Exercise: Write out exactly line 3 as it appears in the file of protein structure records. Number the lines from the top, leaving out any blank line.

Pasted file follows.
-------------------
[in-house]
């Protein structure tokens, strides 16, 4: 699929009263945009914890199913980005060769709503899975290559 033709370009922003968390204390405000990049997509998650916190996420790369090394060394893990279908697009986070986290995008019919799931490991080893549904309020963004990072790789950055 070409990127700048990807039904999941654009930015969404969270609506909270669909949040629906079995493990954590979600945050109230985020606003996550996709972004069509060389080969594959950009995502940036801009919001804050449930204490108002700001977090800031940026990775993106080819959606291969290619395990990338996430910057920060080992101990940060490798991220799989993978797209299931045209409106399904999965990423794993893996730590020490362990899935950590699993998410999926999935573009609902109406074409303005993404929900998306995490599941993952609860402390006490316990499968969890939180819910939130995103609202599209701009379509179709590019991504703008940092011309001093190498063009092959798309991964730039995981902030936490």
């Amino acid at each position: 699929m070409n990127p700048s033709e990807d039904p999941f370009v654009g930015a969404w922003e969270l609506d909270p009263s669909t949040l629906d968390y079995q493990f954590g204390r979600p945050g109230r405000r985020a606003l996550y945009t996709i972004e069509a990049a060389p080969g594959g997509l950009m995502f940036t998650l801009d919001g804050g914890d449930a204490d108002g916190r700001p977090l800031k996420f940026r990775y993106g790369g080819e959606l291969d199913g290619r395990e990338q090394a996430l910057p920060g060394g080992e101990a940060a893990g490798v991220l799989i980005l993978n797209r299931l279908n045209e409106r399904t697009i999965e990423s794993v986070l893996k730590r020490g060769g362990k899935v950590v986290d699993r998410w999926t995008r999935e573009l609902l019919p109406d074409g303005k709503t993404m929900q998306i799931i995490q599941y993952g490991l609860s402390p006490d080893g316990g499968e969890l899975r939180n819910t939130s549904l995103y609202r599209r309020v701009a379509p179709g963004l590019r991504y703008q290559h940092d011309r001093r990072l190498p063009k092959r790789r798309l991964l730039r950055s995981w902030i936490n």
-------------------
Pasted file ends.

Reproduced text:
């Amino acid at each position: 699929m070409n990127p700048s033709e990807d039904p999941f370009v654009g930015a969404w922003e969270l609506d909270p009263s669909t949040l629906d968390y079995q493990f954590g204390r979600p945050g109230r405000r985020a606003l996550y945009t996709i972004e069509a990049a060389p080969g594959g997509l950009m995502f940036t998650l801009d919001g804050g914890d449930a204490d108002g916190r700001p977090l800031k996420f940026r990775y993106g790369g080819e959606l291969d199913g290619r395990e990338q090394a996430l910057p920060g060394g080992e101990a940060a893990g490798v991220l799989i980005l993978n797209r299931l279908n045209e409106r399904t697009i999965e990423s794993v986070l893996k730590r020490g060769g362990k899935v950590v986290d699993r998410w999926t995008r999935e573009l609902l019919p109406d074409g303005k709503t993404m929900q998306i799931i995490q599941y993952g490991l609860s402390p006490d080893g316990g499968e969890l899975r939180n819910t939130s549904l995103y609202r599209r309020v701009a379509p179709g963004l590019r991504y703008q290559h940092d011309r001093r990072l190498p063009k092959r790789r798309l991964l730039r950055s995981w902030i936490n």